The BBC's head of sport, Bob Shennan, is keen to employ women sports broadcasters. He refers to those such as Irvine and McLeod as pioneers. And, no doubt alert to the commercial risks of alienating the growing ranks of female football fans, he speaks of "the danger of presenting sport to the public through 28-year-old white middle-class men called Peter".
Yet for McLeod, who will be reporting from a World Cup for the first time, it was very nearly not to be. A lover of sport since childhood, she first suggested that she might report on a football match while working for one of the Scottish Sundays. Her editor was delighted; it was about time football was covered from the woman's perspective, he said. Could she look at the catering arrangements? Perhaps talk about the toilets, too?
Not so delighted, McLeod opted instead for a subbing post on the sports desk, leaving match reports to male colleagues. She explains: "If I wasn't going to be able to do the job properly, then I wasn't going to do it at all." Such anecdotes illustrate the difficulties faced by women wanting to enter football journalism. Still very much in the minority in both broadcasting and print, they appear to encounter resistance neither from those in the sports industry nor from the punters.
This is something McLeod discovered when she finally got her chance to move away from the desk and into the arena three years ago: "The players are brilliant to deal with, the managers are fine. The only problem is other journalists who don't like the idea of a woman doing the job."
Female sports journalists tend to be columnists, the world of the press- box being a fiercely macho place. McLeod's response has been to make sure she is twice as knowledgeable about her subject as her male counterparts. "Research, research, research," she says. "People will always look for weaknesses."
But the Radio 5 Live sports presenter Eleanor Oldroyd insists that the world of broadcasting is more welcoming to women than is the world of print. She points to a recent incident in which her colleague, the 5 Live Breakfast Programme presenter Jane Garvey, was taken to task by a (male) national newspaper reporter in La Manga - the Spanish resort where the England team has been in training - for having the temerity to suggest that press conference questioning of the England coach, Glenn Hoddle, had been anodyne.
Certainly the doyenne of football reporting, Julie Welch, agrees with Oldroyd that print journalists have some way to go before collecting any medals in right-on-ism.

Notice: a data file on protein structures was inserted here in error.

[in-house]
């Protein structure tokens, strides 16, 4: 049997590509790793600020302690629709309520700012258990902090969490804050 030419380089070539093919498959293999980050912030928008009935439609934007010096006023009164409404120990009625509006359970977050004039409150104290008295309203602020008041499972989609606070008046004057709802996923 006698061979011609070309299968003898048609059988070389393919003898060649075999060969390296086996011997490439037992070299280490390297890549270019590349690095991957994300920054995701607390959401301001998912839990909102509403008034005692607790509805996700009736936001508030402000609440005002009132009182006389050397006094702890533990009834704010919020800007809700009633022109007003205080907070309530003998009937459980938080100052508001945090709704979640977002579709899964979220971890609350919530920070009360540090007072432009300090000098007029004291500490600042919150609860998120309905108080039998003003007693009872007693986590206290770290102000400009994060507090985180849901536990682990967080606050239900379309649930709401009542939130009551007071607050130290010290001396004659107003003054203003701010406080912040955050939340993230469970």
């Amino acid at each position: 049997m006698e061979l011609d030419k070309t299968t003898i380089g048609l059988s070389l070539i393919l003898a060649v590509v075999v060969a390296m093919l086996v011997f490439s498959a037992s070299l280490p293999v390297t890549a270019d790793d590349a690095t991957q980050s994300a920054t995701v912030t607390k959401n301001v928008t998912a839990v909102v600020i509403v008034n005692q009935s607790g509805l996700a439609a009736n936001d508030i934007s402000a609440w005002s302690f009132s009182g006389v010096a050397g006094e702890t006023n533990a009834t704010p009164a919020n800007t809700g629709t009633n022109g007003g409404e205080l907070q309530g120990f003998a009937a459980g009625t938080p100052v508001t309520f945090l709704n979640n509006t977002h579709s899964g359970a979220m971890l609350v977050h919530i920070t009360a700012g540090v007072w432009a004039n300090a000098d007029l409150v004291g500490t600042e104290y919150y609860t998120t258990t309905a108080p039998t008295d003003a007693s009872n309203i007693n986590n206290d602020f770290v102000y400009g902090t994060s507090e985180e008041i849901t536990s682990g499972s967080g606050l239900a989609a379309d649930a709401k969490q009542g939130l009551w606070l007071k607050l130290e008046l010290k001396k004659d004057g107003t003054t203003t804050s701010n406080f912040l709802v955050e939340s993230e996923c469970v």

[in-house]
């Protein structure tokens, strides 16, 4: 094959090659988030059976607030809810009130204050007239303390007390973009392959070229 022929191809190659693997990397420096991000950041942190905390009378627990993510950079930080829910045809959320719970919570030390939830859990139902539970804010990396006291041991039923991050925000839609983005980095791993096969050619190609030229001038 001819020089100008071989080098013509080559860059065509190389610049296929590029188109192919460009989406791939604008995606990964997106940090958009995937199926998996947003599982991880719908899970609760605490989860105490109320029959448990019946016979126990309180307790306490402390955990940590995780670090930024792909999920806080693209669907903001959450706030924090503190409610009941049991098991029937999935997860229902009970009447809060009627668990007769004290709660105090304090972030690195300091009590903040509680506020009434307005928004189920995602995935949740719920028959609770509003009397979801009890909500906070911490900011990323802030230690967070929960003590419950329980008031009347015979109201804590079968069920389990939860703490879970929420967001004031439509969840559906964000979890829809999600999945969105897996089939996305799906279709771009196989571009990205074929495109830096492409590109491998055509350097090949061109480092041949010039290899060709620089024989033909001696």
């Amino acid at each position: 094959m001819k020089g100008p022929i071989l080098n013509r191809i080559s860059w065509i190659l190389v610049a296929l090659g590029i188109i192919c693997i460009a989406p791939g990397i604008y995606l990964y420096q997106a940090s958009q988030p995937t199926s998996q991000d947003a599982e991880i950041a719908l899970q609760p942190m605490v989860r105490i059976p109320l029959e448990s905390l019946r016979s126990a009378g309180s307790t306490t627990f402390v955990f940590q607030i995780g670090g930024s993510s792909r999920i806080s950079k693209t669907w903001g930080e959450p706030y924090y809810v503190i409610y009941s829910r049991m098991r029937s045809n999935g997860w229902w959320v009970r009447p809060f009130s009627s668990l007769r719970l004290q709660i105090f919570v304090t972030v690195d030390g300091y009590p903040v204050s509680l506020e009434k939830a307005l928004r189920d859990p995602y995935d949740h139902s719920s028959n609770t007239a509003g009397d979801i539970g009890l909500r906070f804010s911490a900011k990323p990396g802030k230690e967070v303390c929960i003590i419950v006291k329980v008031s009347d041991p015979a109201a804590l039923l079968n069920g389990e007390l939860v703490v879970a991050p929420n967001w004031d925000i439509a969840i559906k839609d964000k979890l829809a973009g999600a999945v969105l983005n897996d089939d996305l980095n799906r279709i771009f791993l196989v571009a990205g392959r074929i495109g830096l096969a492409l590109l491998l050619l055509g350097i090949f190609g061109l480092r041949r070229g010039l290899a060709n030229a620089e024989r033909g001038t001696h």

Welch covered her first football match 25 years ago for the Observer. It was Coventry v Spurs ("You always remember the first, don't you?") and, although she encountered resistance from some other journalists, she reported the sport that she is passionate about for the next 12 years, at which point she gave up, swearing that she would never return to the press box. But three years ago she did. "Huge parts of me enjoyed it enormously," she says. "Another part saw all those ghastly, snarling men I'd seen in 1973, still hating women, and I thought: `I don't want to do this'.
"There were a lot of dinosaurs then, and there are a lot of dinosaurs now."
Welch will be covering France 98, however, but from home, as armchair critic for the Sunday Telegraph.
Kate Battersby, one of a handful of thirtysomething women who have, since Welch, succeeded in infiltrating national newspaper sports departments, will be in France. Chief sports writer for the Evening Standard, she says only once in the dozens of matches that she has covered has there being another female journalist in the press box with her. Objections to her presence are rare, she adds, but when they come they are vociferous.
One senior journalist wrote to her first sports editor, saying: "No woman should be allowed to write about sport because everything they say about the subject is a deluge of piss."
She shrugs off such blatant bigotry, but remains irritated by letters congratulating her for putting across a women's point of view. "That amazes me because all women are seen to have one lumpen view. Men, of course, are allowed to have individual points of view."
The Sun football reporter Vikki Orvice also dislikes being labelled. "You just have to be able to do the job," she says.
She points out that she has encountered little discrimination (though as a journalism student she was accused of having her father/brother/boyfriend write the match report that she handed in as a Christmas project). In any case, Orvice says, any woman who has negotiated the macho atmosphere of a newsroom has been well trained for the sports department.
Like Welch, she too remembers the first match she reported. It was Arsenal v Norwich, after she had persuaded the sports editor at the Daily Mail, where she was a news reporter, that she was serious enough about sport to handle it.
"People often say I must be hard," she says. "But I've just always loved football."
Not elevated enough yet to have her pick of the crop when it comes to choosing which matches she reports, she has just one game to cover in the coming football fest. Only England v Colombia will be hers.
But is she looking forward to it?
"Oh yes," she enthuses. "This is a dream job. It's wonderful."
Her presence in the press-box prompted a stinging letter in which a senior journalist complained that `no woman ought to be allowed to write about sport'
`The players are brilliant to deal with, the managers are fine. The only problem is other journalists who don't like the idea of a woman doing the job'
A sports presenter on Radio 5 Live, she believes that the world of broadcasting is more welcoming to women than that of print journalism